It was poetic justice that Muammar al-Qaddafi's regime, which collapsed under the weight of its crimes this year, was brought low by a man who called the Libyan government to account for one of its worst atrocities. Fathi Terbil, a 39-year-old Libyan human rights lawyer, had bravely taken up the case of the estimated 1,200 people massacred in a 1996 uprising at the notorious Abu Salim prison. When Qaddafi's security forces, panicking at the first rumblings of dissent, arrested him in Benghazi in February, he assumed a central role in the origin story of the Libyan uprising.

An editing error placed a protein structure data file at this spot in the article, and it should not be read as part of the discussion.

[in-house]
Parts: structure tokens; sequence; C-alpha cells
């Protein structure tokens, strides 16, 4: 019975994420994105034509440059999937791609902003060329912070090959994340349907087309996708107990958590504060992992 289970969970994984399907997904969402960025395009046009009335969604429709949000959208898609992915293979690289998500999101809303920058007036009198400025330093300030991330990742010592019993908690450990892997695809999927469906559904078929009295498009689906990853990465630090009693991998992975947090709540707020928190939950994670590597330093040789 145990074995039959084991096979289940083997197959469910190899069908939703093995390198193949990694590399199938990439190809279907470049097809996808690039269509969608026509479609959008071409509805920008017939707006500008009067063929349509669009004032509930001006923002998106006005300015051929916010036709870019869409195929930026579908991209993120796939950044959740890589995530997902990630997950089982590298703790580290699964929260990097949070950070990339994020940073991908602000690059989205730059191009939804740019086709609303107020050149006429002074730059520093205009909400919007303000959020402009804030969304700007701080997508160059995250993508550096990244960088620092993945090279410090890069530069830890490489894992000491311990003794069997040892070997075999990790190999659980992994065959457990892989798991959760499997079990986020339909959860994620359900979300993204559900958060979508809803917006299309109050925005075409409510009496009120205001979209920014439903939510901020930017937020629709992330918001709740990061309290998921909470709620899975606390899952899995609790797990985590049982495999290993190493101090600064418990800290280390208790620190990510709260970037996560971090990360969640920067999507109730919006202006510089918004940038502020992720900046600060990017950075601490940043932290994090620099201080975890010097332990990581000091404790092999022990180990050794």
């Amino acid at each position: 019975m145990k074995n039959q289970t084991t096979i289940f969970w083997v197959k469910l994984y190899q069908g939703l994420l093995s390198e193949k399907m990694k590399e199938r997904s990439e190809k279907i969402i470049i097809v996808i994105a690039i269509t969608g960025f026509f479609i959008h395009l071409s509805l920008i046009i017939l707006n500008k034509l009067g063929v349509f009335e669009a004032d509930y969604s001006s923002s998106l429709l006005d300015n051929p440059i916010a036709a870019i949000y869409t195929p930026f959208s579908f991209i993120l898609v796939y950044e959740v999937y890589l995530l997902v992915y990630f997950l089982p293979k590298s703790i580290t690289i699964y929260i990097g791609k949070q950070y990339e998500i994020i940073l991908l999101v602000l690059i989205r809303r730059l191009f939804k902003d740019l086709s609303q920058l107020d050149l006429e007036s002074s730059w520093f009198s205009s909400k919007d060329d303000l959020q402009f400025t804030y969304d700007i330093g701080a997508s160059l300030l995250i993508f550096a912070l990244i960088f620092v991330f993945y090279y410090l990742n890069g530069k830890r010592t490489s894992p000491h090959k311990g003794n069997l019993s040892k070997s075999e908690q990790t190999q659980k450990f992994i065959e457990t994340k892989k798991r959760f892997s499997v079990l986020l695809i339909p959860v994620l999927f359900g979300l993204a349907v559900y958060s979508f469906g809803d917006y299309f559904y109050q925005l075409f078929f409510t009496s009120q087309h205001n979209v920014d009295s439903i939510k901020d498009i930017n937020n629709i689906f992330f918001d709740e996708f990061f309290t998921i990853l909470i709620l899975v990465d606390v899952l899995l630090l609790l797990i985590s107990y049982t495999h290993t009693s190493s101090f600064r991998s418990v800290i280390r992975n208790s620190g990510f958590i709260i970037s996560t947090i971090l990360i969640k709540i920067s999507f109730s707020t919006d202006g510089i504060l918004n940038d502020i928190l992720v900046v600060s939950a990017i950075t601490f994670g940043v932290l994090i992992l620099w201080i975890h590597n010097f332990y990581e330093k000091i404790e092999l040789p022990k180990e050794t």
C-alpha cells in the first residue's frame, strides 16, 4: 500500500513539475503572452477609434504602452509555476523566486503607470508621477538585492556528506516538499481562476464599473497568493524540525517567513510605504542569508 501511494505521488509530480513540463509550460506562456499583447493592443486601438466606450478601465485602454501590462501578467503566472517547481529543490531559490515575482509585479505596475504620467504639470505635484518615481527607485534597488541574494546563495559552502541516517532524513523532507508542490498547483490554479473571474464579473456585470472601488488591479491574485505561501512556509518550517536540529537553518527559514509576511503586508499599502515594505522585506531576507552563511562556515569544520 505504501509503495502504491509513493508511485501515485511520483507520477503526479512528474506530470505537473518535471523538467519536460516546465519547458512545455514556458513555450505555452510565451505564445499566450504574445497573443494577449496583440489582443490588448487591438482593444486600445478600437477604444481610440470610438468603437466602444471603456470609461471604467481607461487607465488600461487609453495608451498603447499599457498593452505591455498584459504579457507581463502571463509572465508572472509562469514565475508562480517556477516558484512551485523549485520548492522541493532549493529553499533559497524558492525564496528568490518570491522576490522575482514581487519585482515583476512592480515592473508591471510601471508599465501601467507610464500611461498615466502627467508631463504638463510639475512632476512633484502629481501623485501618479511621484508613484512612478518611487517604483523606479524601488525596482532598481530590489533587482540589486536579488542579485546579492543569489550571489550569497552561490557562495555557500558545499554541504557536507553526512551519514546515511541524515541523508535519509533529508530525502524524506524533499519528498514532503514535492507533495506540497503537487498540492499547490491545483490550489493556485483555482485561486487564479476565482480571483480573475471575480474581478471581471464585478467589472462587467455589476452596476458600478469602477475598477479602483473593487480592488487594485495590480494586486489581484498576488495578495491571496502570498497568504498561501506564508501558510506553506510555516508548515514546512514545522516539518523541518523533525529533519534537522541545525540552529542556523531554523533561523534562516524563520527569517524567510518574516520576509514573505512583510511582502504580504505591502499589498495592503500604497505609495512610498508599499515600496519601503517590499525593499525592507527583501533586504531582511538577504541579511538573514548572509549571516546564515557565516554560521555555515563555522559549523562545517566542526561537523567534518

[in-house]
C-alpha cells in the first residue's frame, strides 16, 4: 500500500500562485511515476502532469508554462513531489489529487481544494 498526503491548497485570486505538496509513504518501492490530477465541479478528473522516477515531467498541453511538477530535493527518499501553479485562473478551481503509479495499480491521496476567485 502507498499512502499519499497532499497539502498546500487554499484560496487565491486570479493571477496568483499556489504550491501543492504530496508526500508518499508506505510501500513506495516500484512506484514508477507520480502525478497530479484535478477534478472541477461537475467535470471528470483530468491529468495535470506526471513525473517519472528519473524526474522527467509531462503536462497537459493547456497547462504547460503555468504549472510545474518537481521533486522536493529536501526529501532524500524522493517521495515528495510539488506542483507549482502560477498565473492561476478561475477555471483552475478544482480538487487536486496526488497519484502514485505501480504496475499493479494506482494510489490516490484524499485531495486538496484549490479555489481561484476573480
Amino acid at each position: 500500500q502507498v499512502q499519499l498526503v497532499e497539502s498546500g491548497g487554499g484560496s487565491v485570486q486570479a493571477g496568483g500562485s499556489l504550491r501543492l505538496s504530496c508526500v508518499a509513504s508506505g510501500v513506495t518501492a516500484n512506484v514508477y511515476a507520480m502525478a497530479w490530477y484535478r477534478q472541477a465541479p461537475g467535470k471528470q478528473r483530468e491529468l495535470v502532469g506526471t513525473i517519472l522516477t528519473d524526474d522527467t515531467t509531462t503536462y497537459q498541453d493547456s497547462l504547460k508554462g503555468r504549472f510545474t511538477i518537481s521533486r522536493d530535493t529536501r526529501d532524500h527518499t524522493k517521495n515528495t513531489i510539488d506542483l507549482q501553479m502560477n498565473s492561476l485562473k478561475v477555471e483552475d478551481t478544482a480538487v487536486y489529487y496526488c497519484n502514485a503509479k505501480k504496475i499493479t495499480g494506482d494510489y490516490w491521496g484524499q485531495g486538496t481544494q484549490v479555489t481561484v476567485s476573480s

The first people to gather outside the prison to demand Terbil's release were the families of the victims of the Abu Salim massacre. (Terbil himself was one of them -- his brother was killed there too.) Thousands more soon joined them, igniting the protest movement that eventually snowballed into a full-blown revolution. As the revolt gained momentum, Terbil's iconic black-and-white checkered kaffiyeh and New York Yankees cap became symbolic of the diverse, youth-driven spirit of the Libyan revolt. Now, as a member of the council at the heart of Libya's new interim government, representing the youth movements, Terbil is trying not only to bring justice to victims of past crimes, but to build a government under which such crimes cannot happen again. It's no easy task: The utter destruction of any independent organization over four decades of Qaddafi's Libya meant, in Terbil's words, that the erstwhile rebels were starting "as if we had just been born today."